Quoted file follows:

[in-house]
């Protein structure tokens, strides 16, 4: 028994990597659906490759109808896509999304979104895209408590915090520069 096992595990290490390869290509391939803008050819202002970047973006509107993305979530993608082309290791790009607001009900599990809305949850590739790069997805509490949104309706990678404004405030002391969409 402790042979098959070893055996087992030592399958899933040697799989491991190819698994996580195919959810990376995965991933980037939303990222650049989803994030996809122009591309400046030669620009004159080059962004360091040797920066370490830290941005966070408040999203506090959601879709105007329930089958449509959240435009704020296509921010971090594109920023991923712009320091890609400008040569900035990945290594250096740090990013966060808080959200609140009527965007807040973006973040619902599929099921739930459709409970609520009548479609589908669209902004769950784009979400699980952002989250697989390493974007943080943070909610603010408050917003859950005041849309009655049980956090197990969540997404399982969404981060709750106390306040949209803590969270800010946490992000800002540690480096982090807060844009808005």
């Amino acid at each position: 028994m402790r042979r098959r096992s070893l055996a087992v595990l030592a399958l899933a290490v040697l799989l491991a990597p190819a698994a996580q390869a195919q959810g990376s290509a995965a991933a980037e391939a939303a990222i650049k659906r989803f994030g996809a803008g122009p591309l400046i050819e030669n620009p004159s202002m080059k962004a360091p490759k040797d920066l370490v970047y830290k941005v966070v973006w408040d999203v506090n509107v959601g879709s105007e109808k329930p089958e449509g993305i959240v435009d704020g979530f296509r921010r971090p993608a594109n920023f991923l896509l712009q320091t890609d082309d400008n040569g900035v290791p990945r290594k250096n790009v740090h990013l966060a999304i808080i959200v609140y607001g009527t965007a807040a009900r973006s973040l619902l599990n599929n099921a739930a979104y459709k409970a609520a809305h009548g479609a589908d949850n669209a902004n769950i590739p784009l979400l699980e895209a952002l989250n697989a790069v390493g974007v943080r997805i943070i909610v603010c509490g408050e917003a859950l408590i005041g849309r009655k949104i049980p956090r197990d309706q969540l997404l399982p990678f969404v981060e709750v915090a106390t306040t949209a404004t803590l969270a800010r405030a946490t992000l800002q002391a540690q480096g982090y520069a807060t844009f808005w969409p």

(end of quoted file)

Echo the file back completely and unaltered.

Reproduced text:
[in-house]
């Protein structure tokens, strides 16, 4: 028994990597659906490759109808896509999304979104895209408590915090520069 096992595990290490390869290509391939803008050819202002970047973006509107993305979530993608082309290791790009607001009900599990809305949850590739790069997805509490949104309706990678404004405030002391969409 402790042979098959070893055996087992030592399958899933040697799989491991190819698994996580195919959810990376995965991933980037939303990222650049989803994030996809122009591309400046030669620009004159080059962004360091040797920066370490830290941005966070408040999203506090959601879709105007329930089958449509959240435009704020296509921010971090594109920023991923712009320091890609400008040569900035990945290594250096740090990013966060808080959200609140009527965007807040973006973040619902599929099921739930459709409970609520009548479609589908669209902004769950784009979400699980952002989250697989390493974007943080943070909610603010408050917003859950005041849309009655049980956090197990969540997404399982969404981060709750106390306040949209803590969270800010946490992000800002540690480096982090807060844009808005």
């Amino acid at each position: 028994m402790r042979r098959r096992s070893l055996a087992v595990l030592a399958l899933a290490v040697l799989l491991a990597p190819a698994a996580q390869a195919q959810g990376s290509a995965a991933a980037e391939a939303a990222i650049k659906r989803f994030g996809a803008g122009p591309l400046i050819e030669n620009p004159s202002m080059k962004a360091p490759k040797d920066l370490v970047y830290k941005v966070v973006w408040d999203v506090n509107v959601g879709s105007e109808k329930p089958e449509g993305i959240v435009d704020g979530f296509r921010r971090p993608a594109n920023f991923l896509l712009q320091t890609d082309d400008n040569g900035v290791p990945r290594k250096n790009v740090h990013l966060a999304i808080i959200v609140y607001g009527t965007a807040a009900r973006s973040l619902l599990n599929n099921a739930a979104y459709k409970a609520a809305h009548g479609a589908d949850n669209a902004n769950i590739p784009l979400l699980e895209a952002l989250n697989a790069v390493g974007v943080r997805i943070i909610v603010c509490g408050e917003a859950l408590i005041g849309r009655k949104i049980p956090r197990d309706q969540l997404l399982p990678f969404v981060e709750v915090a106390t306040t949209a404004t803590l969270a800010r405030a946490t992000l800002q002391a540690q480096g982090y520069a807060t844009f808005w969409p």